In March 1958 Elvis’ Golden Records album was released.
“Love Me Tender.”
“Don’t Be Cruel.”
“All Shook Up.”
Those and other tracks are on the disc.
And it, itself, became a Gold Record in 1961. (It eventually racked up status as 6X Platinum, which sounds like a score on a pinball machine.)
But let’s face it: this first volume of complied Gold Records has a horribly weak name.
When volume two was released in November 1959 it was unimaginatively titled Elvis’ Gold Records—Volume Two, but it gained a name that is arguably one of the best album titles of all time: 50,000,000 Elvis Fans Can’t Be Wrong. (What’s amusing about volume two is that the cuts it contains are not the audio icons that many of those on volume one have become, so those 50,000,000 fans were not quite as right as the ones the year earlier.)
Elvis comes to mind because of Garth Brooks.
Not that I am equating the two, mind you. But there is the whole contretemps regarding which of the two is the all-time best-selling solo performer, selling, of course, in the context of recorded, physical music.
For those of you who didn’t keep up with the controversy that occurred just under 10 years ago, know that Recording Industry Association of America—yes, the group that was so keen on the legal system a few years back—named Brooks number one overall, which caused outrage and consternation among the Elvoids, who maintained that El’s real number had been miscounted in a manner that made the recount of ballots for a presidential election in Florida look like the highest level of mathematics.
So the RIAA did some recalculating and rejiggering of things and put Elvis back on top. Then the Brooks fans became apoplectic. So again, back to the numbers. And again, Brooks took the top spot, only to be trumped by Elvis a few years later, but then Brooks rushed back and got back on top.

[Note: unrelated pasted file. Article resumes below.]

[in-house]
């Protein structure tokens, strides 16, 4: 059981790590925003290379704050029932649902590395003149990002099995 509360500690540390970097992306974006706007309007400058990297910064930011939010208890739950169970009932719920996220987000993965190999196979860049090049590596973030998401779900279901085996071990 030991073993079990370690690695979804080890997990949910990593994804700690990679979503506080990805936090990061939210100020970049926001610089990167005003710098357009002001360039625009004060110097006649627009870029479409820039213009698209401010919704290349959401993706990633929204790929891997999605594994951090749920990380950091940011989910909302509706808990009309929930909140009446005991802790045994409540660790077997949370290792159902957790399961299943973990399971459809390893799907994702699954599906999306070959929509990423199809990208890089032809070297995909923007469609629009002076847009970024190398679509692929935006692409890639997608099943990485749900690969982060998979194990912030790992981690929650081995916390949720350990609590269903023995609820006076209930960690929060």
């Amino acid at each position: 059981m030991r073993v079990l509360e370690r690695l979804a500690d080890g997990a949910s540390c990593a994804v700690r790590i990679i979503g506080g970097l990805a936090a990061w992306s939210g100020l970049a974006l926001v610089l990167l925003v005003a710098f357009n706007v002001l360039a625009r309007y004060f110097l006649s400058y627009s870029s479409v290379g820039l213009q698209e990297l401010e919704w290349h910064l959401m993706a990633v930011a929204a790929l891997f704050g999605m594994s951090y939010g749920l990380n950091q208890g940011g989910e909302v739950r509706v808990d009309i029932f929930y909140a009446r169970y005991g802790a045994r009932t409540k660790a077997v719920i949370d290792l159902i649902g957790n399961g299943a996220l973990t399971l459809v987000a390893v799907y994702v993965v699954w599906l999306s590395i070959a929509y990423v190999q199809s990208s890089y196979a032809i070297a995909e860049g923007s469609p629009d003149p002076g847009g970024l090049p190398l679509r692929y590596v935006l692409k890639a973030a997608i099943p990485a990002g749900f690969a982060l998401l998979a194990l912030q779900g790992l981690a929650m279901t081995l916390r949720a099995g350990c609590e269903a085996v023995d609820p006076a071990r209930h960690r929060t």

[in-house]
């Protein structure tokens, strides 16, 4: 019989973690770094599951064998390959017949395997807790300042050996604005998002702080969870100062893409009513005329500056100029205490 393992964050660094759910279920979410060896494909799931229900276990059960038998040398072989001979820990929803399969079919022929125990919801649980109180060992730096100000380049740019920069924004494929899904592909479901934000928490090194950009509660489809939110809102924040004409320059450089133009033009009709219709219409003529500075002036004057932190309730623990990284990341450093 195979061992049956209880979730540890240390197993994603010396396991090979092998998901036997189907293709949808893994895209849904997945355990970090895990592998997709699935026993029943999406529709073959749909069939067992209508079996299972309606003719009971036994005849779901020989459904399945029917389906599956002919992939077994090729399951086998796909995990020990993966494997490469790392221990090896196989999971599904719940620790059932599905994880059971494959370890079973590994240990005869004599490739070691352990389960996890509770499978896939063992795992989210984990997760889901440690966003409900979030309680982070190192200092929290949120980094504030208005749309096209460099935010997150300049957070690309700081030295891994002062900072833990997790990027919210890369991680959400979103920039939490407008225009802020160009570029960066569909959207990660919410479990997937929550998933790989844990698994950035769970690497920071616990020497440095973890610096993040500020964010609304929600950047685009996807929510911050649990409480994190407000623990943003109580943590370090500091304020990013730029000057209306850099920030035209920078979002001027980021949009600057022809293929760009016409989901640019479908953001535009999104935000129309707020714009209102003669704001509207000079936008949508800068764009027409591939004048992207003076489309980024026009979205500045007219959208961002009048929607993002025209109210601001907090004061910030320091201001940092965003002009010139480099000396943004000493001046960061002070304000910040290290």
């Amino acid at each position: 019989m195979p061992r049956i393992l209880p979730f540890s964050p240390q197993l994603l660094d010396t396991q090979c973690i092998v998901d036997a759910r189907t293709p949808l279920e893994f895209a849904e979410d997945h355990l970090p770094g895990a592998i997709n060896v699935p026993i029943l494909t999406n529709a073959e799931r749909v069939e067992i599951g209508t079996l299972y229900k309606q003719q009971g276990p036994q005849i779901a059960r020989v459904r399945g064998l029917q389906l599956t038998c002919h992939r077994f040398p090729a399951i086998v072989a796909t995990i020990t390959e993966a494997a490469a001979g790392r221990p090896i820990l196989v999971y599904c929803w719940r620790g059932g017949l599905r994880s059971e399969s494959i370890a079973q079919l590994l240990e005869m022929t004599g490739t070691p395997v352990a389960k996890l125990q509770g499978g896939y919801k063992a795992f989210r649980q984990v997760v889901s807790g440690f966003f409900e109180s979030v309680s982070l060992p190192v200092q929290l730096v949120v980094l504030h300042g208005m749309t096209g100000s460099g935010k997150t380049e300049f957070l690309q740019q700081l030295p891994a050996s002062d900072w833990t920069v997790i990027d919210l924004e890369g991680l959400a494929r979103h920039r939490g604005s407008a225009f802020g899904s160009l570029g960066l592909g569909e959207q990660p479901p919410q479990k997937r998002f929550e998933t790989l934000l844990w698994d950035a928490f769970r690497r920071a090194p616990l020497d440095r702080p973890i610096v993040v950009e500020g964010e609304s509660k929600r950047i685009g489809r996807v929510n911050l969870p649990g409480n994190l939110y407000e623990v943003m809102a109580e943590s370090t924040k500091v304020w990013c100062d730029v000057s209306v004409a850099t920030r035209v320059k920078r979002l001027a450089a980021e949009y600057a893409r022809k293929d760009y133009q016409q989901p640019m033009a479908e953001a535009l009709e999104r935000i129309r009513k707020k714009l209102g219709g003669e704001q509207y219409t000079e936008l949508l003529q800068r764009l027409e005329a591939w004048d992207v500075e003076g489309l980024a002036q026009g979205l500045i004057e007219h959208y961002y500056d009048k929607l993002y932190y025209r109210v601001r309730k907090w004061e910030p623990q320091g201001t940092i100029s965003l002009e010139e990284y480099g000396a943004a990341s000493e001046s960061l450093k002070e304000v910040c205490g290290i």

Let’s face it: Elvis has been dead since August 16, 1977, so he is at a disadvantage compared to Brooks when it comes to releasing new music or old music repackaged as new. At some point it is going to run out. At some point there will be those who are interested in the likes of the music on Elvis’ Golden Records, but Something for Everybody and Promised Land. . .probably not so many.
Brooks’ numbers are nothing short of astonishing. He’s released 22 records. Seven of his albums are Diamond, which, like Delta airlines frequent flyer mileage ranking, is the top, above Platinum and Gold. One of Brooks’ albums, Double Live, is 21X Platinum, which is a pinball number affected by grade inflation.
In 1999 Brooks decided that he was going to take on a different persona and he recorded as Chris Gaines, and even though this was not widely accepted by his public, the album released as Garth Brooks in. . .The Life of Chris Gaines, an album with a photo of someone (Garth) appearing to be Ben Stiller’s Zoolander and the words “Chris Gaines Greatest Hits” on the jacket, was certified 2X Platinum. Hell of a failure.
(When Brooks hosted Saturday Night Live during the Gaines era, the musical guest that evening was. . .Chris Gaines.)
Last month Brooks put out Garth Brooks: The Ultimate Collection. This is a boxed set consisting of 10 discs. The discs are in various categories, such as “Anthems” and “Cowboys” (with this one being, well, songs about cowboys). One disc is “The Covers,” which includes covers of songs including “Against the Wind” and “Sweet Home Alabama,” which are conceivable, but “Mrs. Robinson,” “Midnight Train to Georgia” and “Drift Away”? Maybe these are Chris Gaines.
What is absolutely astonishing is that Target, which worked with Brooks on the set so that there is Target-exclusive content, had the set on sale the week before Christmas for $25. (Not that the non-sale price is high: $29.99.) At that price you could use the CDs as festive drink coasters.
Without a doubt, this is going to put greater numbers of sales on his running total. [The set has sold 326,000 units through the week ending Dec. 15. -ed.]
Still, 50,000,000 Elvis Fans Can’t Be Wrong—that title is quadruple unobtainium.
(Note: Brooks is married to country performer Trisha Yearwood. So it is not entirely surprising that on the 10-disc collection of music the couple perform together on a few songs. What is somewhat odd, perhaps, is that among the other musicians that join Brooks is KISS, on a performance of “Hard Luck Woman.” They, incidentally, have sold over 100-million records, so they’re no slouches, either.)